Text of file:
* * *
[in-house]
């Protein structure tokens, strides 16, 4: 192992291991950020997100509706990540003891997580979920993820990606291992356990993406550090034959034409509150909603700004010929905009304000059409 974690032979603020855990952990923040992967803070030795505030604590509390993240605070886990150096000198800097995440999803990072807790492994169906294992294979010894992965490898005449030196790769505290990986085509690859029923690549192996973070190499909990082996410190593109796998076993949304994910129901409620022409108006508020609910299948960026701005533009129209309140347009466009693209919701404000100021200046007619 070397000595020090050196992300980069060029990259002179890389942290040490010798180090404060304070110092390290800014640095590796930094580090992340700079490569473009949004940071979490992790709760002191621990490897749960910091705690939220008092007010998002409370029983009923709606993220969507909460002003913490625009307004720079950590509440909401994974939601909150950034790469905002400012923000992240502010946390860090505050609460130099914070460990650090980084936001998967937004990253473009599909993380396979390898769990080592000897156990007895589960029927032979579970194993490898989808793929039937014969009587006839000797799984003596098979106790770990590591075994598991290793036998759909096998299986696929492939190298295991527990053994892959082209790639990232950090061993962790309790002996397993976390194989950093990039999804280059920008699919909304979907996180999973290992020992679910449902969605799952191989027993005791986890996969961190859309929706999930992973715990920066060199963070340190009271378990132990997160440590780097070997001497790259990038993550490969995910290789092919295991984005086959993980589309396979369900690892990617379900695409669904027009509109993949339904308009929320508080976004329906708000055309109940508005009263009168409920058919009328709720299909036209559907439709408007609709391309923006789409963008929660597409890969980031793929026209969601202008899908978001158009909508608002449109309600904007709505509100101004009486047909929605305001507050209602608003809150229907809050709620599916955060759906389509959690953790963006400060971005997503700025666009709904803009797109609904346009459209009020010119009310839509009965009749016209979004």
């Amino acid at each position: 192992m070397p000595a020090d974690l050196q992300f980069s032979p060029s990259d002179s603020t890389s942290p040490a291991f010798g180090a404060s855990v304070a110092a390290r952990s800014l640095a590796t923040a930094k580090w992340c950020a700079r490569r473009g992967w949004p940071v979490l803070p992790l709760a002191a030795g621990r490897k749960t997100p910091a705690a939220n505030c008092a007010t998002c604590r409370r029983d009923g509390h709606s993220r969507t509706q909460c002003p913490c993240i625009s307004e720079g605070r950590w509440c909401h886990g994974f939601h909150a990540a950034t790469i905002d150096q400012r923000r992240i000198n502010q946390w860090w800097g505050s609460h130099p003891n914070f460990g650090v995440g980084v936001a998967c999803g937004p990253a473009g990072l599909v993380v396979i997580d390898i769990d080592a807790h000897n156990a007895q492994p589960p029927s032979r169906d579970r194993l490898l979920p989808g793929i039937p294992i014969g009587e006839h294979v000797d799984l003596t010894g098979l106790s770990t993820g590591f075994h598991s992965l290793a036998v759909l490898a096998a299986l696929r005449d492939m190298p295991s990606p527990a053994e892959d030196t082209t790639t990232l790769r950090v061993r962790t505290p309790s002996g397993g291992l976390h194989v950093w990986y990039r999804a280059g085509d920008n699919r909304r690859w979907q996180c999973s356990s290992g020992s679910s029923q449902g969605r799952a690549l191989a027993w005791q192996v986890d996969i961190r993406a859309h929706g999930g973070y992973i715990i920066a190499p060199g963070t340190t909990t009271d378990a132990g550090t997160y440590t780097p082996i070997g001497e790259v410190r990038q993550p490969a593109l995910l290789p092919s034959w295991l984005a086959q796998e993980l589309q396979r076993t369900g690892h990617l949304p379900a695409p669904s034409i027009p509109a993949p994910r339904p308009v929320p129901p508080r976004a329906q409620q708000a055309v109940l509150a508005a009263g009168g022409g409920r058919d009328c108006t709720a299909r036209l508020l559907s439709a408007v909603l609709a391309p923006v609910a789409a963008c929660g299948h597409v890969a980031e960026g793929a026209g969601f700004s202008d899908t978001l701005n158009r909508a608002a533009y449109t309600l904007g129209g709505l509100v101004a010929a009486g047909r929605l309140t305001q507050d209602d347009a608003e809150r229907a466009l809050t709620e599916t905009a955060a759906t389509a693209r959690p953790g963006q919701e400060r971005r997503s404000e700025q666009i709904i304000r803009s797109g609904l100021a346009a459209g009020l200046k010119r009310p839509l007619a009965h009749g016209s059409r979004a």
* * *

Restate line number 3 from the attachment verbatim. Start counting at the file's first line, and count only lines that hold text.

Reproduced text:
């Amino acid at each position: 192992m070397p000595a020090d974690l050196q992300f980069s032979p060029s990259d002179s603020t890389s942290p040490a291991f010798g180090a404060s855990v304070a110092a390290r952990s800014l640095a590796t923040a930094k580090w992340c950020a700079r490569r473009g992967w949004p940071v979490l803070p992790l709760a002191a030795g621990r490897k749960t997100p910091a705690a939220n505030c008092a007010t998002c604590r409370r029983d009923g509390h709606s993220r969507t509706q909460c002003p913490c993240i625009s307004e720079g605070r950590w509440c909401h886990g994974f939601h909150a990540a950034t790469i905002d150096q400012r923000r992240i000198n502010q946390w860090w800097g505050s609460h130099p003891n914070f460990g650090v995440g980084v936001a998967c999803g937004p990253a473009g990072l599909v993380v396979i997580d390898i769990d080592a807790h000897n156990a007895q492994p589960p029927s032979r169906d579970r194993l490898l979920p989808g793929i039937p294992i014969g009587e006839h294979v000797d799984l003596t010894g098979l106790s770990t993820g590591f075994h598991s992965l290793a036998v759909l490898a096998a299986l696929r005449d492939m190298p295991s990606p527990a053994e892959d030196t082209t790639t990232l790769r950090v061993r962790t505290p309790s002996g397993g291992l976390h194989v950093w990986y990039r999804a280059g085509d920008n699919r909304r690859w979907q996180c999973s356990s290992g020992s679910s029923q449902g969605r799952a690549l191989a027993w005791q192996v986890d996969i961190r993406a859309h929706g999930g973070y992973i715990i920066a190499p060199g963070t340190t909990t009271d378990a132990g550090t997160y440590t780097p082996i070997g001497e790259v410190r990038q993550p490969a593109l995910l290789p092919s034959w295991l984005a086959q796998e993980l589309q396979r076993t369900g690892h990617l949304p379900a695409p669904s034409i027009p509109a993949p994910r339904p308009v929320p129901p508080r976004a329906q409620q708000a055309v109940l509150a508005a009263g009168g022409g409920r058919d009328c108006t709720a299909r036209l508020l559907s439709a408007v909603l609709a391309p923006v609910a789409a963008c929660g299948h597409v890969a980031e960026g793929a026209g969601f700004s202008d899908t978001l701005n158009r909508a608002a533009y449109t309600l904007g129209g709505l509100v101004a010929a009486g047909r929605l309140t305001q507050d209602d347009a608003e809150r229907a466009l809050t709620e599916t905009a955060a759906t389509a693209r959690p953790g963006q919701e400060r971005r997503s404000e700025q666009i709904i304000r803009s797109g609904l100021a346009a459209g009020l200046k010119r009310p839509l007619a009965h009749g016209s059409r979004a």